Six weeks later, Lakeisha called the local Mag Company project manager, Abdur Manat, to check on progress. "Everything is going great," he said. "But we have been working on a high-priority project for another company that came in just last week with a heavy job due yesterday, of course. So I have not made as much progress as I had hoped." Lakeisha responded, "Maybe I ought to have a schedule from you, particularly on the tough pieces of the work you see as potential problems." Abdur replied, "But I still have three and a half months to do two months of work, so I don't see any problems. Did you send me those specs on the hardware? By the way, did you say that the customer wants online training—what's that?"

Lakeisha hesitated, but disguised her concern in a positive expression. "That sounds fine," she responded. "Let me know if you need anything. I'll be back in touch in another six weeks and then we can talk about integration."

For the next several weeks, Lakeisha spent most of her time trying to put together the specifications for an online training program for the contractor, a task she hadn't anticipated. She also inquired on the lead times for the new hardware, but the design people were busy on other work.

Six weeks later, Lakeisha called Abdur to check on progress. "The last project took me longer than I expected," Abdur said. "I've gotten into the graphics work and looked at your hardware requirements, and I've been working like crazy, but now that I have taken a closer look at it, I think there's at least a good three months of work on this job, particularly on that online training stuff you sent me—I will have to sub that out."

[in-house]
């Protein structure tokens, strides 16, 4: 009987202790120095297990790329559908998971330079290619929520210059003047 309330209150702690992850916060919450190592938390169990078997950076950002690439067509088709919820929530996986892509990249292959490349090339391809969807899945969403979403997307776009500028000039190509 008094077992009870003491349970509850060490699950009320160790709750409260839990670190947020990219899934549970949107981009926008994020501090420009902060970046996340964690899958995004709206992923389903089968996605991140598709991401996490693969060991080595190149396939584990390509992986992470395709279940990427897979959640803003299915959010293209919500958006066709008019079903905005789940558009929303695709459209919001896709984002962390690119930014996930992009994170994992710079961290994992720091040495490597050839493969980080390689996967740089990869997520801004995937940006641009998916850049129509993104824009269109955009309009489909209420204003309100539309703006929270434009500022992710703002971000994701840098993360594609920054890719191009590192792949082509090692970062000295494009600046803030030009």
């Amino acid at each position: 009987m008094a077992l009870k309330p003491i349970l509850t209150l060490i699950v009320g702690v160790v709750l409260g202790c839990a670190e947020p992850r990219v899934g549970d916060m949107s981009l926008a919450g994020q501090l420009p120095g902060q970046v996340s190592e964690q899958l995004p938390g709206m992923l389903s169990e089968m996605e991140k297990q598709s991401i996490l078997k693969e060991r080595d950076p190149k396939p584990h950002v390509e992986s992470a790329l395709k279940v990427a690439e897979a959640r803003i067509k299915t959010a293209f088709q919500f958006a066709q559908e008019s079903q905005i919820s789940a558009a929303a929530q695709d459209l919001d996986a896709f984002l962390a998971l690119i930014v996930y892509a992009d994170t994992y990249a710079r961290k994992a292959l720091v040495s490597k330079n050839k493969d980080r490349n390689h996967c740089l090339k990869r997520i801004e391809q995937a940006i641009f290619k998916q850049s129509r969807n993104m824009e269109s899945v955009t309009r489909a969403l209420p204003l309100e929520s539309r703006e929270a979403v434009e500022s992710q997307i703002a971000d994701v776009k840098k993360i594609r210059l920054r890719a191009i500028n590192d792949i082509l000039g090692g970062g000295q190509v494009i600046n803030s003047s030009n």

Lakeisha almost choked on that one. Her stomach told her she was in trouble and she murmured to herself. That would make the total development time for the Schneider project six months instead of four months. "Three months," she said, "you have to be kidding. I need the software code in two weeks to begin integration. You were supposed to be done by now! I am not paying your last invoice."

Abdur responded, "OK, but you already paid our last invoice—your accounting office has been very efficient. We just got the check, along with a nice holiday greeting." Lakeisha knew this was not her day.

"I'm truly sorry," Abdur said, "but this isn't my fault. There's more work here than we could have ever done, and more than you estimated in your schedule. We found that the software code doesn't work in your hardware, and we haven't been able to figure out why. And your team people aren't available to talk to us. I will finish it as fast as I can."

It turns out that Abdur delivered the software in three months, but the project took another month after that because of integration problems with the in-house team's code. In the end, the Schneider program took over seven months rather than the four month estimate. Lakeisha concluded that Bill and the company had sandbagged her by palming off a bad project that he was not able to handle and that had inherent big risks.

This story is about the fact that the new product innovation process is rarely a question of major breakthroughs and starting new concepts out of the clear, blue sky. Most innovations and new product developments are subtle product increments, improvements in design or development or processes, which generate major benefits in time to market. These incremental product developments require creative concepts and ideas that are no less important than brand new products. They evolve in organizations that encourage flexibility in process and procedures, allow redefinition of tasks during development, and encourage testing new materials and technologies in development.